A plant grown during the experiment is transferred to a vial for analysis.
By Eric Mack
Are we looking at our future lunar lunch?
When NASA launches Artemis astronauts back to the surface of the moon in the years to come, they should be able to grow their own salad. That’s just one ramification of a historic experiment in which scientists used samples of lunar surface material, called regolith, to grow plants here on Earth.
The scientists planted seeds of the plant Arabidopsis thaliana, which is related to mustard greens, in tiny samples of the regolith collected on three different Apollo missions a half century ago.
But while the seeds germinated and grew, they didn’t exactly thrive.
“Lunar soils don’t have a lot of the nutrients that are needed to support plant growth,” Stephen Elardo from the University of Florida said during a press conference Wednesday.
Elardo is a co-author on a paper presenting the research published in the journal Communications Biology on Thursday, along with Anna-Lisa Paul and Robert Ferl.
While the plants grew in a way that indicated they were stressed, they still found a way relatively quickly, with a little help from the team providing them with light, water and nutrients.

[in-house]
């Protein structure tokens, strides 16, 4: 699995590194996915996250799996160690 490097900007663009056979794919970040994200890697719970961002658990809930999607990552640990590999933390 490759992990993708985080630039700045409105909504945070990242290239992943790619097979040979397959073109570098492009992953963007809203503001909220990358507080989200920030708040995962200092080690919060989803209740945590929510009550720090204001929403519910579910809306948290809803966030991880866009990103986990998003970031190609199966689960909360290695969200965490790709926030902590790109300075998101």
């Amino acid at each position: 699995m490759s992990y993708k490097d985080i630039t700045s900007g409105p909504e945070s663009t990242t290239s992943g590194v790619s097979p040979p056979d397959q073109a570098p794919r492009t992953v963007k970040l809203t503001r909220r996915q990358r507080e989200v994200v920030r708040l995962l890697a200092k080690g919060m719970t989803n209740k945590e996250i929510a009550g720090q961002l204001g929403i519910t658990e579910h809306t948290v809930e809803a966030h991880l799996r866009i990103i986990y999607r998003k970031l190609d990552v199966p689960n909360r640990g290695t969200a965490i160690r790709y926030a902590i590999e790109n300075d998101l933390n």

“After two days, they started to sprout,” Paul, who is also a professor in horticultural sciences at the University of Florida, said in a statement. “Everything sprouted. I can’t tell you how astonished we were. Every plant — whether in a lunar sample or in a control — looked the same up until about day six.”
By the end of their first week, the plants in regolith showed slower growth, stunted roots and leaves, and some red spots. Later genetic analysis would confirm the greens were under stress.
Lunar regolith is very fine-grained and powdery, but don’t be fooled, because those grains are also sharp-edged. Breathing in lunar dust can damage lungs, and the stuff isn’t particularly hospitable to plant life, either.
“Ultimately, we would like to use the gene expression data to help address how we can ameliorate the stress responses to the level where plants — particularly crops — are able to grow in lunar soil with very little impact to their health,” Paul added.
Ferl says growing plants on the moon is the key to a long-term stay on the moon by helping provide not just food but also clean air and water for astronauts and other visitors.
“When we go to space somewhere, we always take our agriculture with us,” said Ferl, also from the University of Florida. “Showing plants will grow in lunar soil is actually a huge step in that direction.”